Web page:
The backpack and singlet may change. But yes, every day. A little heat never hurt anyone.
Unchain yourself-Ride a unicycle
Ha! Seen you around many times then.. Often wondered if it was you!
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Update from here. OK so after my holidays unfortunately the Uni didn't come back out again for probably 6 weeks. Too many things on and I am on waaaaaaay too steep a hill to ride out of my driveway and toddle off down the road so I have to plan to take it somewhere to ride
Anyway I decided to go back to University at the last minute (read last day enrolments were accepted!) and since I am part time I only go in from time to time. Some days I ride my bike there (about 12km) but one day I need the car for other commitments. So I throw the Uni in the back and park about 1km from where my lecture is (because I couldn't be bothered driving around and around for 20 minutes looking for a non-existent park closer) and cruise in on my uni.
There are some challenges on the way, speed humps, a fairly sharp uphill and manoeuvring along footpaths and I rarely get the whole trip without a couple of offs. Fortunately there are heaps of poles, trees etc and I can remount very quickly and off I go.
Now the great thing that I am finding is that I put a smile on the dial of just about everyone I pass. Lots of fun comments (and occasionally an original one) but mostly it is all just fun, good natured encouragement and laughs (by me as well). It cheers everyone up!
So me riding my unicycle with at best a poor level of ability results in dozens of people having a better day! I now consider it a community service to wobble along in my erratic way in a bid to make my immediate world at least a little bit happier!
I dusted off my uni a couple of weeks ago for its first outing in ages.
My daughter upgraded to a bigger (20") bike with only hand brakes for Christmas, and she's lost all the confidence she had riding her 16"er. So we're back to doing laps of the block, me on the uni chasing her on the bike. Reps up and down the next street over, which is flatter and quieter than ours. Practicing using her brakes, stopping, starting.
My GPS says we did 2km the other day. That's a PB by far.
I mostly had fences and poles to assist with re-mounts, but I did manage a few free-mounts when we stopped next to a low hedge. I nailed them all except for the last one, back on my own street, uphill. Seems much harder than a flat or downhill free-mount. Had to walk to the next tall fence for support to get back on.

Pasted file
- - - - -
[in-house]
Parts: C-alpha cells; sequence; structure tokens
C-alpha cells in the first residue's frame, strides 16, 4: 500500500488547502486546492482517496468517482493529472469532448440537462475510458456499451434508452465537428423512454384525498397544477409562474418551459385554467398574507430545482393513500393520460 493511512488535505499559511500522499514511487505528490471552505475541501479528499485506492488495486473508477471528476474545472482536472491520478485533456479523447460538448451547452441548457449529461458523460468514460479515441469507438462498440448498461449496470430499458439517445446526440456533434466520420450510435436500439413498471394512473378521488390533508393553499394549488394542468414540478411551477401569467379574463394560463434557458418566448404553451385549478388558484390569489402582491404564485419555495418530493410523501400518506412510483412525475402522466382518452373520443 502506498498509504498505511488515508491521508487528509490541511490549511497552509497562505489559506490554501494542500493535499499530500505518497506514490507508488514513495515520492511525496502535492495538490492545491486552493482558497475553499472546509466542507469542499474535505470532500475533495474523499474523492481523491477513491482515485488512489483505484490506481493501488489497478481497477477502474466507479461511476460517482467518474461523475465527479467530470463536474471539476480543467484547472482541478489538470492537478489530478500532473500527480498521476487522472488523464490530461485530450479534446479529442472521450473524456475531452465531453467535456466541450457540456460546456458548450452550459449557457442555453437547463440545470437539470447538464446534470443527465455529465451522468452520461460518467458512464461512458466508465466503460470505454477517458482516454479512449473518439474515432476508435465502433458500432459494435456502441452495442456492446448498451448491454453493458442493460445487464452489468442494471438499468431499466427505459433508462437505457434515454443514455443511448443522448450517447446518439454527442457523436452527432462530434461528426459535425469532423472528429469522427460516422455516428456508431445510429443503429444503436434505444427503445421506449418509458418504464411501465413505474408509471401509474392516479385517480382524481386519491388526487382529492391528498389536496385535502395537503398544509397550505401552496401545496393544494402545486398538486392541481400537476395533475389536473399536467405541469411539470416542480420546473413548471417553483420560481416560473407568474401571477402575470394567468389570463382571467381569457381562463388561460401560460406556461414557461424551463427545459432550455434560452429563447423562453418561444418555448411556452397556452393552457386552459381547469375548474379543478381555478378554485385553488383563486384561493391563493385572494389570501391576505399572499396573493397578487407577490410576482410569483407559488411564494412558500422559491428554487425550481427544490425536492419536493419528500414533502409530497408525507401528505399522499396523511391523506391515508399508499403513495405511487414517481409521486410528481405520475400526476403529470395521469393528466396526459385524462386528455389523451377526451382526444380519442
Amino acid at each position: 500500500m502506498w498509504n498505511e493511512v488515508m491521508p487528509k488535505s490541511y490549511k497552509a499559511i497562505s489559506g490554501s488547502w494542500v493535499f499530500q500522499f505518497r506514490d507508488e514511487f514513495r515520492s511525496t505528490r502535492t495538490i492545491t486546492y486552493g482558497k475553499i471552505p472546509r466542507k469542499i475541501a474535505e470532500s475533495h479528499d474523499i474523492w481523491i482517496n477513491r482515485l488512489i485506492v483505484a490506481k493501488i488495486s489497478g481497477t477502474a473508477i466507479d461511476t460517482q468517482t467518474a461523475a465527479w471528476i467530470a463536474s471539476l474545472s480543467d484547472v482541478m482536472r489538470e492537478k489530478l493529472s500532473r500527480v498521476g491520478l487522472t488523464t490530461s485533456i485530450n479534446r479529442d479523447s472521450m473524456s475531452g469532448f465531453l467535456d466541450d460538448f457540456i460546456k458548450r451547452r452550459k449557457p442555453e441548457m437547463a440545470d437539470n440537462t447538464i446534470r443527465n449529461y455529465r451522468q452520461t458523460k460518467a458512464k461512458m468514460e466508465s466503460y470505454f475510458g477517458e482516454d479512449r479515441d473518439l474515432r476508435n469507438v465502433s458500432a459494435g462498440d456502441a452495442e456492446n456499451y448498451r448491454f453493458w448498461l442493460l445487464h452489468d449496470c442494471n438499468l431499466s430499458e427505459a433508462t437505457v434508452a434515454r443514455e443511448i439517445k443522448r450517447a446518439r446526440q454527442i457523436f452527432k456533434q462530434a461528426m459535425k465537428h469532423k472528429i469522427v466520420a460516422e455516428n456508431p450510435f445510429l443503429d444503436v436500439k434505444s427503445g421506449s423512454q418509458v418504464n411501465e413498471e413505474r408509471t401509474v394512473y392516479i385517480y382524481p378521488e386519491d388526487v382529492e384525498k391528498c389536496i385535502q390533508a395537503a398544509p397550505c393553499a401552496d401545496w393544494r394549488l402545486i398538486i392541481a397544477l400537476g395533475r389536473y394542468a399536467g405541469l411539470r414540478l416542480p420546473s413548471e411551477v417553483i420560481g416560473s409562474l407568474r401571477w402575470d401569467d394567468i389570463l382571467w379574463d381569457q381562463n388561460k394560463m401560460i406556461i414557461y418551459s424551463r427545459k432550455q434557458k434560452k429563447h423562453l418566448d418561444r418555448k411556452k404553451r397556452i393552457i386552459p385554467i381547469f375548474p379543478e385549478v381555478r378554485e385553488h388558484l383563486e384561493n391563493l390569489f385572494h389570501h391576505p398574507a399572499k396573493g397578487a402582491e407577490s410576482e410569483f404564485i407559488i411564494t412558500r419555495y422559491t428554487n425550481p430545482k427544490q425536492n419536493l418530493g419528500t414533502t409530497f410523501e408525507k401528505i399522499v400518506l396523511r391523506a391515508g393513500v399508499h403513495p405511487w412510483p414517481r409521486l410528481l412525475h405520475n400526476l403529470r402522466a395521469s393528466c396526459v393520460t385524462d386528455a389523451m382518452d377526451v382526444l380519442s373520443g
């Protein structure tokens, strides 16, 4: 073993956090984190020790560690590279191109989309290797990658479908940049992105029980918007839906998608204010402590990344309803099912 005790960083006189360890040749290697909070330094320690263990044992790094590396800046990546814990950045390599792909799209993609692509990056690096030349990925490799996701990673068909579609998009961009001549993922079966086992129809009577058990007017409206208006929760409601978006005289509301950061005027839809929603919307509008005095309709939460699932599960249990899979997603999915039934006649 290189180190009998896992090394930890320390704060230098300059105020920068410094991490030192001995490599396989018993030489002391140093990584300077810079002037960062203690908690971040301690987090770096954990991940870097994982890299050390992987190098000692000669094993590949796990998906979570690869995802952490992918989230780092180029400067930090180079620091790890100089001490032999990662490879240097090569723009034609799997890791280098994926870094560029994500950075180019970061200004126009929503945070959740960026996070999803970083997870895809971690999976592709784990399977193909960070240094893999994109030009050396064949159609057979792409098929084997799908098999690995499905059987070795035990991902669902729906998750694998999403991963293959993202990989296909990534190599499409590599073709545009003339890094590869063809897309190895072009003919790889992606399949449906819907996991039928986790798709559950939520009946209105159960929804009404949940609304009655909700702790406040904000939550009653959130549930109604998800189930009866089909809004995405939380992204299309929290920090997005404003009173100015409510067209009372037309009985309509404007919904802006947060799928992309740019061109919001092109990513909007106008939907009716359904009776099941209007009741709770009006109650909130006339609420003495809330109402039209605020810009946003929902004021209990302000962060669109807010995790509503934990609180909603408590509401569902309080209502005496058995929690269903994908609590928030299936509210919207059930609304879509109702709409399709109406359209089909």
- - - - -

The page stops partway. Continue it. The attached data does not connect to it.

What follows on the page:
I'm wondering whether I ought to get a bigger wheeled uni to venture further afield (especially if I need to chase my novice bicyclist - hard for me to keep up with her sometimes). I'm still on my cheap and nasty Aldi house-brand 20"er. I've never ridden anything else. Thinking that a 26"er might be a good thing to have, with long-term ambitions of working toward mountain-unicycling (one day, far away).
Yeah I moved from a super cheapie to a 24" one a while ago.
http://www.municycle.com.au/View.php?ac ... =UNICLUB24
I aspire to mountain unicycling but at the moment a sharp speed hump is too much for me but the longer flatter ones I can do OK, driveways (up and down) I get more than I miss but dropping down a gutter or something is no chance. One of my routes to lectures sometimes involves along a dirt path which has a range of ruts and divots etc. That is OK. More common route has a range of pot holes, speed humps and one climb up a walk way that has a steep pitch right at the end which I am yet to master going up and only got once going down. All fun but slow but steady improvement. I am hoping regular weekly ride on this varying terrain will help improve the skills. I mounted today with just an umbrella (like a walking stick) and even managed to get the umbrella open and ride under it for a while - but that is definitely trickier than no umbrella!